"Unique, " she interrupted before he could finish his thought and he recognized that whatever he had intended to say would have missed the mark, while she had been spot on.

"Yes, unique."

She shifted back in her chair, her hand sliding out from under his as she stared at the remnants of the bread in the metal bread tray as if the answer could be found among the crumbs. Her fingertips thrummed lightly on the tabletop. Seconds ticked by and finally she said, “In My Life is a more hopeful song, I think, recalling a life filled with love and lovers, without regret, maintaining positive feelings for the past but placing the current love on a higher plane. It's not poignant or heart-wrenching. It's affirming what is, in the simplest terms: friends, places, some, all, no one. 'Some' strikes me as the key word because of the number of times it's repeated. The song's path is a straight linear experience that builds to a straightforward statement: I loved you more. And the melody echoes that simplicity."

She paused to look at him. Did he understand her explanation and agree with it?Then she forged ahead. "The Long and Winding Road is more melancholy, the tone completely different, the loneliness is palpable and the melody aches with longing. Think about all those long vowels in the opening. The lyrics and melody suggest a struggle to arrive at a destination and the destination is one specific door. And the journey is the same, repeatedly. It's accentuated by the word 'many'." She stopped speaking, realizing that she'd become lost in her own analysis, nearly forgetting about the handsome man sitting across from her. She smiled sheepishly. Some habits were hard to break. "Sorry about that. "

"No apologies necessary. I've never considered music that way before. But, you know what?"

"What?" she asked quietly. His smile broadened. "I don't think In My Life is your favorite Beatles song, after all. I think it's The Long and Winding Road. How do you feel about dessert?"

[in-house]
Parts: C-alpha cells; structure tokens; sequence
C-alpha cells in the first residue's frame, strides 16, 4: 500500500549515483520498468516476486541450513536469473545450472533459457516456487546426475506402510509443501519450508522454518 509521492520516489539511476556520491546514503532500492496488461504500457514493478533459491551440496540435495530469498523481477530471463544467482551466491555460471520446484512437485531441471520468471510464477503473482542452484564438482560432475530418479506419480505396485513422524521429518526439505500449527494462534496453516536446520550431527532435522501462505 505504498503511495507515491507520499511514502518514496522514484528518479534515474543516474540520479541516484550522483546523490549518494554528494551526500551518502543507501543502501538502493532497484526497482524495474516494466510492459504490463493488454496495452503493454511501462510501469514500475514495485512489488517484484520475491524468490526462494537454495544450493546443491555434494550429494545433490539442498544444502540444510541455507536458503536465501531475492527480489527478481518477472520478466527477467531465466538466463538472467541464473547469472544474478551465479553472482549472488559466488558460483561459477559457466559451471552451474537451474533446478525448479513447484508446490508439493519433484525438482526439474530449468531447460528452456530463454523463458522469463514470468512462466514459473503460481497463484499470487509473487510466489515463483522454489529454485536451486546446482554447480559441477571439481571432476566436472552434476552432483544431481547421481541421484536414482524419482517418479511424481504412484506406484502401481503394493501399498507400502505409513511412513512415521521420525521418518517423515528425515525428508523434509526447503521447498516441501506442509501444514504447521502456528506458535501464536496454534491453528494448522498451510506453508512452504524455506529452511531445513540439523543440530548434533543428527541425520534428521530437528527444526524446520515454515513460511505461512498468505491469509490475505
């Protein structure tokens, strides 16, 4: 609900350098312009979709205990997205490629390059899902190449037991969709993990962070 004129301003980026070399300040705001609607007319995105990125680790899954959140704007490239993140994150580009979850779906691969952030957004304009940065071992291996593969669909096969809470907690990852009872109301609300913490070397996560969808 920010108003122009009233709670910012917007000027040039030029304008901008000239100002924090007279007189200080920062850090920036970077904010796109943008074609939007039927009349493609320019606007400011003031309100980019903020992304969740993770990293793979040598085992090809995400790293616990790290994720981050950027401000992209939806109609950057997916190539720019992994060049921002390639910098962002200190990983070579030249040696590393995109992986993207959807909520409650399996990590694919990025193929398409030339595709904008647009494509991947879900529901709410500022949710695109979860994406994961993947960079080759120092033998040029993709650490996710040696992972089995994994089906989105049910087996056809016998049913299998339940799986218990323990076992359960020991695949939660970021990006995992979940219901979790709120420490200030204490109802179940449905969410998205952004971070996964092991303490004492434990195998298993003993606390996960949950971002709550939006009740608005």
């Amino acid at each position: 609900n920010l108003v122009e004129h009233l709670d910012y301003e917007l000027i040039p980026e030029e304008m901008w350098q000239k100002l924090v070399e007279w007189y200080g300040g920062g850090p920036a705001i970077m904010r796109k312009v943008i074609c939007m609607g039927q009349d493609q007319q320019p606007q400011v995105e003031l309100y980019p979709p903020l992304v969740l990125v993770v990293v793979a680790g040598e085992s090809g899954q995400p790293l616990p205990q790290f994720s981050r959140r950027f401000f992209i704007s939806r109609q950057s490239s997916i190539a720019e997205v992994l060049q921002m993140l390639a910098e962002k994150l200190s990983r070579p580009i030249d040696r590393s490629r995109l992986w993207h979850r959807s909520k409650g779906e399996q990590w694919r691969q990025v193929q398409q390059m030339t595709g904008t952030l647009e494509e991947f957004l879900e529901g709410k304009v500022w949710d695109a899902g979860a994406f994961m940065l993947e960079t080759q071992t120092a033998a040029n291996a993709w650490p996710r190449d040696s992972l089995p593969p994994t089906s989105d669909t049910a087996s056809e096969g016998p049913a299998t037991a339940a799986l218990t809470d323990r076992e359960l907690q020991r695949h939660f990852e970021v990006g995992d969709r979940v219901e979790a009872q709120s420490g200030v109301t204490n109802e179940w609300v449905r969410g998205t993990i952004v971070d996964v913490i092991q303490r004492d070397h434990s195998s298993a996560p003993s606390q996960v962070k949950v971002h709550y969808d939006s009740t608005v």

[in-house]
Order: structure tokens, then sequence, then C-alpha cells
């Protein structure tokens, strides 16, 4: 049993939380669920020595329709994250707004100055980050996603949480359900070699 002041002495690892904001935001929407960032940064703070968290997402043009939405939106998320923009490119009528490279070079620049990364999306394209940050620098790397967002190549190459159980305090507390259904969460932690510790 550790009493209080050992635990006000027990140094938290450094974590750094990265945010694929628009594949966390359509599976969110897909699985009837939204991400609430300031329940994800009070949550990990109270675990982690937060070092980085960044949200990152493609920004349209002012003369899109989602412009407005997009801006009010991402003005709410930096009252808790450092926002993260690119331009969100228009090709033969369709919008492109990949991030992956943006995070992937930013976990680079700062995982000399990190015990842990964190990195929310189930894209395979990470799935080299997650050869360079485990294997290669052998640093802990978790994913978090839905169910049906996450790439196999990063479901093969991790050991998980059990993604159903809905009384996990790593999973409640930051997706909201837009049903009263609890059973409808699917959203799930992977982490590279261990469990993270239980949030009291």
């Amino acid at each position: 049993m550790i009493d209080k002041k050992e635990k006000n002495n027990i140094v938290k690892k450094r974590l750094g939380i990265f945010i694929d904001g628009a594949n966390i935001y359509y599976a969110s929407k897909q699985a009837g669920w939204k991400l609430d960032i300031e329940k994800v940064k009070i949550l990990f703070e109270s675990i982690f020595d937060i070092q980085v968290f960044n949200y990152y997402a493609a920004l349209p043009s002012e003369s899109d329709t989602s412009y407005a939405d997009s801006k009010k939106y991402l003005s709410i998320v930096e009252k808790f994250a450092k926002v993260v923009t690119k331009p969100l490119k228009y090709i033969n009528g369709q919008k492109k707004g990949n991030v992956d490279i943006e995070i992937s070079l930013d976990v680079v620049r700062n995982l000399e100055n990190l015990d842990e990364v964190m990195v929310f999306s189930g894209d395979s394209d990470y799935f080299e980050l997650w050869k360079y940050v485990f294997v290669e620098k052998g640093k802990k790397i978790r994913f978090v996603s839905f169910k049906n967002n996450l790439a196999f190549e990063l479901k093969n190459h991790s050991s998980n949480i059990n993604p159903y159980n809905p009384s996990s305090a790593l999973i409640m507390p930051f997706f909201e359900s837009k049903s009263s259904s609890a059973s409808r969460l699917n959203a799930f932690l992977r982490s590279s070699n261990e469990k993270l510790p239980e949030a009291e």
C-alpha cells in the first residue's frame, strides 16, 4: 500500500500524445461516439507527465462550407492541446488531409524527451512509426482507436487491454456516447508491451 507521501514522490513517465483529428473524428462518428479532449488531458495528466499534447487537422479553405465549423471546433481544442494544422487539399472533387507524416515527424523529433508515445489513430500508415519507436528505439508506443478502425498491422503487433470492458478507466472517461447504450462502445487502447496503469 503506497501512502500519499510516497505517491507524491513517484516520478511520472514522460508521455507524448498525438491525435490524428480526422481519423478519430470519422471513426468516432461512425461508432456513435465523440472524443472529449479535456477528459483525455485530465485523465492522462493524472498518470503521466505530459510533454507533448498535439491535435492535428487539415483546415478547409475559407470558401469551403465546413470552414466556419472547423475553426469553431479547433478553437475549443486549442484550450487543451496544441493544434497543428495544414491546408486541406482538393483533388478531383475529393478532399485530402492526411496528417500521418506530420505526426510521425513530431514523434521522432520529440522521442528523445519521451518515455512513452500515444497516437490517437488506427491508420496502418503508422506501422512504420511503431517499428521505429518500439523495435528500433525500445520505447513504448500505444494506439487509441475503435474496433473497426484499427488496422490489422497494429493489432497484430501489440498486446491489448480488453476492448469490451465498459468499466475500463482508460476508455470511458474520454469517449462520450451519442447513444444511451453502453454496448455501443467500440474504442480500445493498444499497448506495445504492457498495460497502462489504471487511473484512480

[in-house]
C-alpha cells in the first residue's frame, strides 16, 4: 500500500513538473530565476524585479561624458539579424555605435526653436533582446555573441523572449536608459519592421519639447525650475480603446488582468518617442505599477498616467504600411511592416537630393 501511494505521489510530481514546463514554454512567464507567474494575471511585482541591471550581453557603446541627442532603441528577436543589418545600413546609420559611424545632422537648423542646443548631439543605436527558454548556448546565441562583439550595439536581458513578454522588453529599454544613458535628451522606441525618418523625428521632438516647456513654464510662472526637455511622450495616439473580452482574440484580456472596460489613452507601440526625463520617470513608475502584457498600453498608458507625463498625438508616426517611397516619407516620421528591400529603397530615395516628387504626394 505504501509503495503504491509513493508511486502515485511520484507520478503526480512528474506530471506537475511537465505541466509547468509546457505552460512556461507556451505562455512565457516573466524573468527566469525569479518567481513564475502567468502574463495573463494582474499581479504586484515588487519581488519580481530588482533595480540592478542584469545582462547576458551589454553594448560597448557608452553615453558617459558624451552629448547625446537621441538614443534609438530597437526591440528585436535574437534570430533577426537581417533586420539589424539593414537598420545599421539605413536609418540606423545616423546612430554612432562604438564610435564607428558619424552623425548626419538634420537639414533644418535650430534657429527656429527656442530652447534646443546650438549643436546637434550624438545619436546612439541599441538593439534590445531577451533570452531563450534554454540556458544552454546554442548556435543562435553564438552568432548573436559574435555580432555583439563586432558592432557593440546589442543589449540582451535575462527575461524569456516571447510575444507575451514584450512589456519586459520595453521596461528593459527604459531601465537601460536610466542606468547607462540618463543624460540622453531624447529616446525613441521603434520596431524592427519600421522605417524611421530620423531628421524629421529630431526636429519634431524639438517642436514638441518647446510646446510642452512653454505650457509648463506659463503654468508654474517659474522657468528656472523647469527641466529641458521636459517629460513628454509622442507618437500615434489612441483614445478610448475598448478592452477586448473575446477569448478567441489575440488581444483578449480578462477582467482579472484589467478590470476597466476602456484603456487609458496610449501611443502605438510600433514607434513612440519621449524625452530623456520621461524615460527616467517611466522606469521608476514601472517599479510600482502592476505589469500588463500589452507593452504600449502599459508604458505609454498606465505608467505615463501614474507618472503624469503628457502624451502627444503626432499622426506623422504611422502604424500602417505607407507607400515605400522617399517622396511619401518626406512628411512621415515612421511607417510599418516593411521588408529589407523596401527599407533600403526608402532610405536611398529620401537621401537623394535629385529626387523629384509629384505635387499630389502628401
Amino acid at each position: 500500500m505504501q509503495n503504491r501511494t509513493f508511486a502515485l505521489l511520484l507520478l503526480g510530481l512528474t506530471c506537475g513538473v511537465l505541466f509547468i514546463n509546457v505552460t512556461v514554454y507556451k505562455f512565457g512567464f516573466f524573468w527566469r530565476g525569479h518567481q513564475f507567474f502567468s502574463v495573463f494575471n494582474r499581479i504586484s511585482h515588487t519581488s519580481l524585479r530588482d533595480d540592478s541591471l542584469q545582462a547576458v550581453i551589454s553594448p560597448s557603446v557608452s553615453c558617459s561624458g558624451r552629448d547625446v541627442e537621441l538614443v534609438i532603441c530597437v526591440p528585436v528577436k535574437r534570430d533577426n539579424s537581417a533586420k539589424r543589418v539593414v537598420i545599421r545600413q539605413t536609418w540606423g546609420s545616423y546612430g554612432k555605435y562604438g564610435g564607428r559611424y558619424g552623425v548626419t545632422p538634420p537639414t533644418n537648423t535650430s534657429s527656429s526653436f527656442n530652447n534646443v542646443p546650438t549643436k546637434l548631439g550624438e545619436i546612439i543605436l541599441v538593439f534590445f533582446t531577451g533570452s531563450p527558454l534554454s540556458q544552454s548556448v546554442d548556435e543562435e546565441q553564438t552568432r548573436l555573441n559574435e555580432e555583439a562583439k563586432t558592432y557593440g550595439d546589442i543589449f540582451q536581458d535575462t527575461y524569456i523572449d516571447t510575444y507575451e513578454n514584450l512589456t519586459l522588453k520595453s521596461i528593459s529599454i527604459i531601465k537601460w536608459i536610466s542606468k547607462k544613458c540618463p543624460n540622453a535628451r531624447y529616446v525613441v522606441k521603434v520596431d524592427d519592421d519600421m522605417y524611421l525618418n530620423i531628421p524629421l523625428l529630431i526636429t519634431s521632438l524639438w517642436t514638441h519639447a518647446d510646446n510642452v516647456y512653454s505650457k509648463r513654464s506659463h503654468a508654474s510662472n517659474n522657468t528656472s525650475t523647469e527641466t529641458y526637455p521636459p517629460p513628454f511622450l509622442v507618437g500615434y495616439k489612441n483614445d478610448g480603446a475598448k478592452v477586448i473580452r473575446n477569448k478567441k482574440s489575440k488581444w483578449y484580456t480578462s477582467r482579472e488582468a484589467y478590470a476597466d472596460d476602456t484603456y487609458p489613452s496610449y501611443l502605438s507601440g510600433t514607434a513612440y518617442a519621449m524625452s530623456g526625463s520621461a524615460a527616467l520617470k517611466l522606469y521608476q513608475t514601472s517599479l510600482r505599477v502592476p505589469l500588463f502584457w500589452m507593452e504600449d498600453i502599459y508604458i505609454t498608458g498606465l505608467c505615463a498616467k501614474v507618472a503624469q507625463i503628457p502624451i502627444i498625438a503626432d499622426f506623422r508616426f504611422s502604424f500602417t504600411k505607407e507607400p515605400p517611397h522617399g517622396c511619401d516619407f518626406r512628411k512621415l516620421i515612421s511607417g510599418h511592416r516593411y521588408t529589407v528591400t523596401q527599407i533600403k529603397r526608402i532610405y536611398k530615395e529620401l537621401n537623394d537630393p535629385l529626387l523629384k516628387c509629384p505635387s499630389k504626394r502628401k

"To order or analyze?"

"Both."

They laughed and he signaled their waiter. They scanned the dessert choices. He settled on carrot cake, and she ordered chocolate lava cake.

"What is it about women and chocolate?" he asked as they dove into their desserts, and he watched as her face had been transformed into the one, he often saw on women in bed.

She giggled. Taking another bite of the rich cake and, hot fudge leaking out, she spoke again. "It's just so rapturous," she said closing her eyes and emitting a deeply satisfying sigh. "It's as close to causing an orgasm as food can get." Then, she remembered that this was a first date and gushing about orgasms, even if food induced, might not be the direction their conversation should be moving in. Too late now, as he cocked his head to one side, and she poked at the oozing cake, reluctant to take another bite and unable to think of what to say next.

"Orgasm? ORGASM? If cake can bring about an orgasm, we men are definitely in trouble, very deep trouble. "

She was relieved by his lighthearted reply, deciding she could risk another bite of cake, and then he said, “What do you think about orgasms?"

Nearly spitting the cake across the table, but quickly covering her mouth with her napkin she managed a 'save the moment', as she wiped her lips and said, "Excuse me?"

He chuckled at her obvious discomfort. "The word, not the experience. I assume you approve of the experience. How does the word measure up, according to your sound analysis?"

She looked at him, decided he wasn't mocking her but noting that he had clearly upped the ante. "Well, let me think," she said, immediately conjuring the image of Meg Ryan sitting opposite Billy Crystal banging on the table moaning ever more loudly with complete abandon, shouting 'Yes! Yes! Yes! Yes!'.

"It begins with almost a growl: 'orrr', letting air out of the chest, ending with the harsh 'r'. Then, 'gaz', which is abrupt, sucking the air into chest, reminiscent of a gasp, followed by the final m sound, drawn out, 'mmmm', indicating pleasure...so, yes, it's a good representation of the experience. “Despite trying to be analytical, she felt the heat in her cheeks and, if she was honest, spreading out from a place somewhere further south.

"Bravo! I totally agree with your analysis, especially if the participants are giving their best efforts to bring it about ". He gave her a wink and returned to his carrot cake, attacking it with gusto. "What's your favorite word? " He asked.

She cocked her head to one side, a motion he now clearly identified as her "thinking pose". He expected her to say LOVE since, in his experience, most women seemed to structure their lives around seeking, finding, and exploring that emotional Everest.

"Evermore," she replied, loading another forkful of cake into her mouth. Once it had been safely delivered, she used her fork to accentuate her point. "It's such a beautiful, longing word. The final syllable stretching into the future."

"Why not eternity?" he asked.